“There’s nothing we can do to bring him back,” said Malloch, who estimated Billy was 7 or 8 years old. “People need to know that people are back there with guns, just to be careful when you’re back there with your kids or dogs. Be aware that people are allowed to hunt back there year-round. It is sad that it ended the way it did.

“He was always the first one in my bed to cuddle with me,” Malloch continued, clearly upset. “We used to joke that he was a Mongolian mountain terrier because he loved running around the mountains. He was a friendly dog.”

Noozhawk staff writer Gina Potthoff can be reached at .(JavaScript must be enabled to view this email address). Follow Noozhawk on Twitter: @noozhawk, @NoozhawkNews and @NoozhawkBiz. Connect with Noozhawk on Facebook.

Reader Comments

Noozhawk's intent is not to limit the discussion of our stories but to elevate it. Comments should be relevant and must be free of profanity and abusive language and attacks.

By posting on Noozhawk, you:

» Agree to be respectful. Noozhawk encourages intelligent and impassioned discussion and debate, but now has a zero-tolerance policy for those who cannot express their opinions in a civil manner.

» Agree not to use Noozhawk’s forums for personal attacks. This includes any sort of personal attack — including, but not limited to, the people in our stories, the journalists who create these stories, fellow readers who comment on our stories, or anyone else in our community.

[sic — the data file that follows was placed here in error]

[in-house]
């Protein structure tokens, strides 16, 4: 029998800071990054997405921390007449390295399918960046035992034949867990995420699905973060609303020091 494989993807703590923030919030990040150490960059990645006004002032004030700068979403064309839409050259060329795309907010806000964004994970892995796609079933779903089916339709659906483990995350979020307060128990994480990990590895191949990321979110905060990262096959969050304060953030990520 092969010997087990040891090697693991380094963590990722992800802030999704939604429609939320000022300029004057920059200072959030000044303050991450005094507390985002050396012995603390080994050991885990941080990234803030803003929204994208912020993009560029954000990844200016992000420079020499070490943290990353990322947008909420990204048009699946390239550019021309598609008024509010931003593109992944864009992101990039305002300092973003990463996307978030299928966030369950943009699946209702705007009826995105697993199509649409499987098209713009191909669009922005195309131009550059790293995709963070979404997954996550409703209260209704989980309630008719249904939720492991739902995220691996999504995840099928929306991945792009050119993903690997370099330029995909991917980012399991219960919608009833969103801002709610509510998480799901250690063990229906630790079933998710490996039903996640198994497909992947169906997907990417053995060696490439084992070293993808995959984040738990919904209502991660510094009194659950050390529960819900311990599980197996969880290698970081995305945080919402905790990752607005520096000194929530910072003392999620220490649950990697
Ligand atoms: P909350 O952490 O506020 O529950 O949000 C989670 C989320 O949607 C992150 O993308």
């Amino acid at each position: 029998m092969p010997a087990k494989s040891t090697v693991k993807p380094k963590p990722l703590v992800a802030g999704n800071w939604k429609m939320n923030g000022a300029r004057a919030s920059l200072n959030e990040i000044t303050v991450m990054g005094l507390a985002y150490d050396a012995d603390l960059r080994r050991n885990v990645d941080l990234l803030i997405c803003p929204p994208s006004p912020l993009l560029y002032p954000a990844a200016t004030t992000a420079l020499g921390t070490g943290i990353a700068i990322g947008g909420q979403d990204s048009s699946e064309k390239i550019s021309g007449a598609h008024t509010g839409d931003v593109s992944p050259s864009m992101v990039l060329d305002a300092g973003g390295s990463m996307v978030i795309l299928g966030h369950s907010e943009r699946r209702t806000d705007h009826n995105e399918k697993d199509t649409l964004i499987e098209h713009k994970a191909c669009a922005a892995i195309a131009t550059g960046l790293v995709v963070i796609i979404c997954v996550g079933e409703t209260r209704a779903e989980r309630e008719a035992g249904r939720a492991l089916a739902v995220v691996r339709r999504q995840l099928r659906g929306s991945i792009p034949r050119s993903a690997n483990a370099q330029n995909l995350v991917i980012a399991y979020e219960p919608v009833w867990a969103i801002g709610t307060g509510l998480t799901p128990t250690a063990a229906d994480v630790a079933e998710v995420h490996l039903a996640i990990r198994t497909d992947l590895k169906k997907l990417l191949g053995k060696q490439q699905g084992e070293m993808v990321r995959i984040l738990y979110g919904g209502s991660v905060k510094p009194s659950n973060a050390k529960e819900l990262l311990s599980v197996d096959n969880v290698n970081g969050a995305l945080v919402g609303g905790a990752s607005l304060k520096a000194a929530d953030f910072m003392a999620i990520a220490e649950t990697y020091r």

» Agree not to post on Noozhawk any comments that can be construed as libelous, defamatory, obscene, profane, vulgar, harmful, threatening, tortious, harassing, abusive, hateful, sexist, racially or ethnically objectionable, or that are invasive of another’s privacy.

» Agree not to post in a manner than emulates, purports or pretends to be someone else. Under no circumstances are readers posting to Noozhawk to knowingly use the name or identity of another person, whether that is another reader on this site, a public figure, celebrity, elected official or fictitious character. This also means readers will not knowingly give out any personal information of other members of these forums.

» Agree not to solicit others. You agree you will not use Noozhawk’s forums to solicit and/or advertise for personal blogs and websites, without Noozhawk’s express written approval.

Noozhawk’s management and editors, in our sole discretion, retain the right to remove individual posts or to revoke the access privileges of anyone who we believe has violated any of these terms or any other term of this agreement; however, we are under no obligation to do so.

Support Noozhawk Today

You are an important ally in our mission to deliver clear, objective, high-quality professional news reporting for Santa Barbara, Goleta and the rest of Santa Barbara County. Join the Hawks Club today to help keep Noozhawk soaring.

We offer four membership levels: $5 a month, $10 a month, $25 a month or $1 a week. Payments can be made through PayPal below, or click here for information on recurring credit-card payments.

Thank you for your vital support.

Daily Noozhawk

Subscribe to Noozhawk's A.M. Report, our free e-Bulletin sent out every day at 4:15 a.m. with Noozhawk's top stories, hand-picked by the editors.

Sign Up Now >